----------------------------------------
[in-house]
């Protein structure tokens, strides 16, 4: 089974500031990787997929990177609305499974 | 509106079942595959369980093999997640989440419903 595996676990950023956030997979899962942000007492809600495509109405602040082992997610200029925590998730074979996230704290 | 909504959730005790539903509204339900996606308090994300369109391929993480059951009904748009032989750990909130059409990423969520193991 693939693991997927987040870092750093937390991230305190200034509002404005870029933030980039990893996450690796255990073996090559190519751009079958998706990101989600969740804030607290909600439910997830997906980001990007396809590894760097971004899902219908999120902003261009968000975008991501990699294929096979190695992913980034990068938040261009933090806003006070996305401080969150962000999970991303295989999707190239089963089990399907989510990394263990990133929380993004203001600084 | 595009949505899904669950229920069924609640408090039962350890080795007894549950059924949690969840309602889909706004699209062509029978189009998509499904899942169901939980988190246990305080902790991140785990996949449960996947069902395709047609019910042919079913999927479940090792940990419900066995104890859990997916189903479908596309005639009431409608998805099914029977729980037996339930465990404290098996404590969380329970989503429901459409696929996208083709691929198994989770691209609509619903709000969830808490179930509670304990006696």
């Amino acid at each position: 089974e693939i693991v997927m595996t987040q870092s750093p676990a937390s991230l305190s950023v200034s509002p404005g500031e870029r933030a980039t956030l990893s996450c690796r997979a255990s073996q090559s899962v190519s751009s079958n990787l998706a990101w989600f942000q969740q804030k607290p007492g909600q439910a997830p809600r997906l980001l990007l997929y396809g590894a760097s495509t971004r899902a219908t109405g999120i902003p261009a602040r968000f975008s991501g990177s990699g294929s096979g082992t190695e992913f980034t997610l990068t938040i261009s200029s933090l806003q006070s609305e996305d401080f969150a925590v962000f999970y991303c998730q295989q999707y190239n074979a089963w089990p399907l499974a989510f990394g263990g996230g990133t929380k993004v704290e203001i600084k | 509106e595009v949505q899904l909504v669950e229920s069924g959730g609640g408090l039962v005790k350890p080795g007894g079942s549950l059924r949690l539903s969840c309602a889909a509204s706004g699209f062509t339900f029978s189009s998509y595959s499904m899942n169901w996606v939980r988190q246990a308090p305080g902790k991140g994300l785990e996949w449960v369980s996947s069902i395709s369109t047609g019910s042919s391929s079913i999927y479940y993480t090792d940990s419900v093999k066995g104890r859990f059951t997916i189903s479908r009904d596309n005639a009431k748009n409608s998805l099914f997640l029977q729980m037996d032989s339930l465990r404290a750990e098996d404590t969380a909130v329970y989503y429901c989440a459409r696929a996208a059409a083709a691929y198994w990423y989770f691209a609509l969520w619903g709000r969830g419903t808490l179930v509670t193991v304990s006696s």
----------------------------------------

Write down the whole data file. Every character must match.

[in-house]
């Protein structure tokens, strides 16, 4: 089974500031990787997929990177609305499974 | 509106079942595959369980093999997640989440419903 595996676990950023956030997979899962942000007492809600495509109405602040082992997610200029925590998730074979996230704290 | 909504959730005790539903509204339900996606308090994300369109391929993480059951009904748009032989750990909130059409990423969520193991 693939693991997927987040870092750093937390991230305190200034509002404005870029933030980039990893996450690796255990073996090559190519751009079958998706990101989600969740804030607290909600439910997830997906980001990007396809590894760097971004899902219908999120902003261009968000975008991501990699294929096979190695992913980034990068938040261009933090806003006070996305401080969150962000999970991303295989999707190239089963089990399907989510990394263990990133929380993004203001600084 | 595009949505899904669950229920069924609640408090039962350890080795007894549950059924949690969840309602889909706004699209062509029978189009998509499904899942169901939980988190246990305080902790991140785990996949449960996947069902395709047609019910042919079913999927479940090792940990419900066995104890859990997916189903479908596309005639009431409608998805099914029977729980037996339930465990404290098996404590969380329970989503429901459409696929996208083709691929198994989770691209609509619903709000969830808490179930509670304990006696």
């Amino acid at each position: 089974e693939i693991v997927m595996t987040q870092s750093p676990a937390s991230l305190s950023v200034s509002p404005g500031e870029r933030a980039t956030l990893s996450c690796r997979a255990s073996q090559s899962v190519s751009s079958n990787l998706a990101w989600f942000q969740q804030k607290p007492g909600q439910a997830p809600r997906l980001l990007l997929y396809g590894a760097s495509t971004r899902a219908t109405g999120i902003p261009a602040r968000f975008s991501g990177s990699g294929s096979g082992t190695e992913f980034t997610l990068t938040i261009s200029s933090l806003q006070s609305e996305d401080f969150a925590v962000f999970y991303c998730q295989q999707y190239n074979a089963w089990p399907l499974a989510f990394g263990g996230g990133t929380k993004v704290e203001i600084k | 509106e595009v949505q899904l909504v669950e229920s069924g959730g609640g408090l039962v005790k350890p080795g007894g079942s549950l059924r949690l539903s969840c309602a889909a509204s706004g699209f062509t339900f029978s189009s998509y595959s499904m899942n169901w996606v939980r988190q246990a308090p305080g902790k991140g994300l785990e996949w449960v369980s996947s069902i395709s369109t047609g019910s042919s391929s079913i999927y479940y993480t090792d940990s419900v093999k066995g104890r859990f059951t997916i189903s479908r009904d596309n005639a009431k748009n409608s998805l099914f997640l029977q729980m037996d032989s339930l465990r404290a750990e098996d404590t969380a909130v329970y989503y429901c989440a459409r696929a996208a059409a083709a691929y198994w990423y989770f691209a609509l969520w619903g709000r969830g419903t808490l179930v509670t193991v304990s006696s």